13 1500s Hernando Cortes brought guns and horses, conquered the Aztecs in Mexico Francisco Pizzaro conquered the Incans in Peru Spanish and Dutch were dominant in the South and Southwest U.S. Sought riches, slaves, and “conversions” Diseases from Europe (smallpox, tuberculosis, measles, etc.) reduced Indian population 50-90%, because they had no natural immunity.

14 The French meet the Indians
Estimated 100,000 Indians in upper Great Lakes region in 1600 when French first made contact (1 million in all of North America) 3 Linguistic Groups: Iroquoian (Eastern Indians) , Algonquian (Woodland Indians), and Siouan (Plains Indians) Algonquian Iroquoian Siouan

15 Hurons (aka Wyandots) Wyandots comes from their tribal name, Wendat, which means "peninsula people." Some Wyandot people in Oklahoma used the spelling Wyandotte instead. Huron was the French name for the Wyandot tribe. It means "wild boar" in French. The French thought that the Mohawk haircuts looked like the bristles on a wild boar's neck. Population was 45-60,000 Iroquoian Language, but mostly enemies of the Iroquois Lived in Georgian Bay area, but were driven westward by the Iroquois after the 1649 war Sedentary farmers (actually gardeners, with no work animals or farm equipment), so Europeans believed them to be the most advanced Indians Fished for food and hunted primarily for hides for clothing Matrilineal society, so women owned the houses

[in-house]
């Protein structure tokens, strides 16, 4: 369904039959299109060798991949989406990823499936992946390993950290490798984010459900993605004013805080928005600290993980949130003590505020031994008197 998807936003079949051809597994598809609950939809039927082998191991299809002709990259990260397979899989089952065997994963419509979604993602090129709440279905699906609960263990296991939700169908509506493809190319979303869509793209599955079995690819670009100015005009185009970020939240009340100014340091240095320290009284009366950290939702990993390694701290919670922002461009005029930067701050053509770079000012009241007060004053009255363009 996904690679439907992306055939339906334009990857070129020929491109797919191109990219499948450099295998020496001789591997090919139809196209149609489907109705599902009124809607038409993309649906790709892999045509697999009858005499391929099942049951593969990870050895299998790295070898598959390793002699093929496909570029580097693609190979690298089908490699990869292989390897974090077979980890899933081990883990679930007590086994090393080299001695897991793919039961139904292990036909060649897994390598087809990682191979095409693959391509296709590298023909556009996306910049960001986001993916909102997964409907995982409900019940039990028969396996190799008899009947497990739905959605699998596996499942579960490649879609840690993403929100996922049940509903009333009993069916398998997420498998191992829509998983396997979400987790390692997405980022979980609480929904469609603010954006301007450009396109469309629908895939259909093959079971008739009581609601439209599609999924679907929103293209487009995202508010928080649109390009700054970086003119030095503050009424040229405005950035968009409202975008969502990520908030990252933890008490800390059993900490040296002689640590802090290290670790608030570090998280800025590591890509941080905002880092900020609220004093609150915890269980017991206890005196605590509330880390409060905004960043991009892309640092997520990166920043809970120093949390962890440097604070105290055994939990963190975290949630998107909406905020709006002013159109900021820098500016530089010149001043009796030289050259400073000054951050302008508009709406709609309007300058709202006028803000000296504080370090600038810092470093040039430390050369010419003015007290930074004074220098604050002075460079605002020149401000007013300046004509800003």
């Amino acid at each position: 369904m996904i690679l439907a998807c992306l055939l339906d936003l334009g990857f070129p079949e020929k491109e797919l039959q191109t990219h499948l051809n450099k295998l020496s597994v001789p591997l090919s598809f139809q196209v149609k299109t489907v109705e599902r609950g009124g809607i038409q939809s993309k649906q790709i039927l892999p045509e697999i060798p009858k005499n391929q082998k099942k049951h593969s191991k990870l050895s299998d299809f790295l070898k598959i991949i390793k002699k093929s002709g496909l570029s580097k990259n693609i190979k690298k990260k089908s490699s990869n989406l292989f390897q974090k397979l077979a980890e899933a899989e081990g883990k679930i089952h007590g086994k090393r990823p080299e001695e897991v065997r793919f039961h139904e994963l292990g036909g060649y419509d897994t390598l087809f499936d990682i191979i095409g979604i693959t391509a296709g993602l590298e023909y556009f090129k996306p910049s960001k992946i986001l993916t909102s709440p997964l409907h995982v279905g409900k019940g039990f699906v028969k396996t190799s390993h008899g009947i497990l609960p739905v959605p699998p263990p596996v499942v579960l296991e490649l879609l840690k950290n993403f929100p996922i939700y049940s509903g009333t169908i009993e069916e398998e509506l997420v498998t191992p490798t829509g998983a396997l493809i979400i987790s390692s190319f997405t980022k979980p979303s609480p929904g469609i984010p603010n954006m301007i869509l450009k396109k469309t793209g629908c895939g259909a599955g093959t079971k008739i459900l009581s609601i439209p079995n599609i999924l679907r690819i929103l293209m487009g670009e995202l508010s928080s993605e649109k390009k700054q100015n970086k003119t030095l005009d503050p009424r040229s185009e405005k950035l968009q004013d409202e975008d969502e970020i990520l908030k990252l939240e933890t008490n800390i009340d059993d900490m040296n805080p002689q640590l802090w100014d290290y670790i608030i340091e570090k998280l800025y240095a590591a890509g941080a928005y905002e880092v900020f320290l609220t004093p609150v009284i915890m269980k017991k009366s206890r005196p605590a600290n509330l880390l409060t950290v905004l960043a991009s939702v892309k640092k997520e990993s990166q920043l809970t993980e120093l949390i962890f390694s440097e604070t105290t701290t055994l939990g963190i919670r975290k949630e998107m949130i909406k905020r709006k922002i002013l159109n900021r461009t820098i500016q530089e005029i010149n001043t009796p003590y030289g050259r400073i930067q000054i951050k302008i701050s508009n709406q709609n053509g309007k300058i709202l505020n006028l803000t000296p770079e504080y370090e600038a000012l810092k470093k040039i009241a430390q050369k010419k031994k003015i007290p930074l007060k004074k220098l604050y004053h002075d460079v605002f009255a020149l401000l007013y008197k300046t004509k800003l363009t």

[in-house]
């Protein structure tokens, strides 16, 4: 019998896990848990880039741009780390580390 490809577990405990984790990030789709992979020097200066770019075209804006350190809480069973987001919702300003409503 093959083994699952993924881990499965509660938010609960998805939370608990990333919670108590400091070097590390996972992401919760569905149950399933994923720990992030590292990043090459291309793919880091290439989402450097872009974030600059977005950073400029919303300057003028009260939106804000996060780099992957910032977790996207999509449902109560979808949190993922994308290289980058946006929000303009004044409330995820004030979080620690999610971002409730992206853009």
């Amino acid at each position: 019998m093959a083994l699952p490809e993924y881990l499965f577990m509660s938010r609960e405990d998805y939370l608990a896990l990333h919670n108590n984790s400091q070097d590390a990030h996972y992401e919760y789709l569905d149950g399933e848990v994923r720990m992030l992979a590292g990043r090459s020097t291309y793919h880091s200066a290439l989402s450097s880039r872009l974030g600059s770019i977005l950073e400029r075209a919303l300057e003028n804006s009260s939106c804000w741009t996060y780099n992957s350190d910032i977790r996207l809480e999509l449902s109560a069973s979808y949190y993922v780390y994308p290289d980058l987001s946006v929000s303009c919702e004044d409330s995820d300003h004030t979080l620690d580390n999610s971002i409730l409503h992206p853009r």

16 The Three Fires Call themselves the Anishinaabe (“original people”)
Chippewas, Ottawas, and Potawatomis (COPs) Algonquian language, but culturally different May have lived together in St. Lawrence region 1,000 years ago, but moved to Great Lakes area before European contact Lived in small, mobile villages (5-25 families) relying on hunting and fishing. Gathered wild rice and grew corn, beans, squash, and sunflowers. Clan system brought order.

17 Chippewas (Ojibwa) Algonquian language Population about 30,000
Lived around Lake Superior Highly nomadic, relied on hunting, fishing, and gathering “Elder brother” of the Three Fires Confederacy Patrilineal society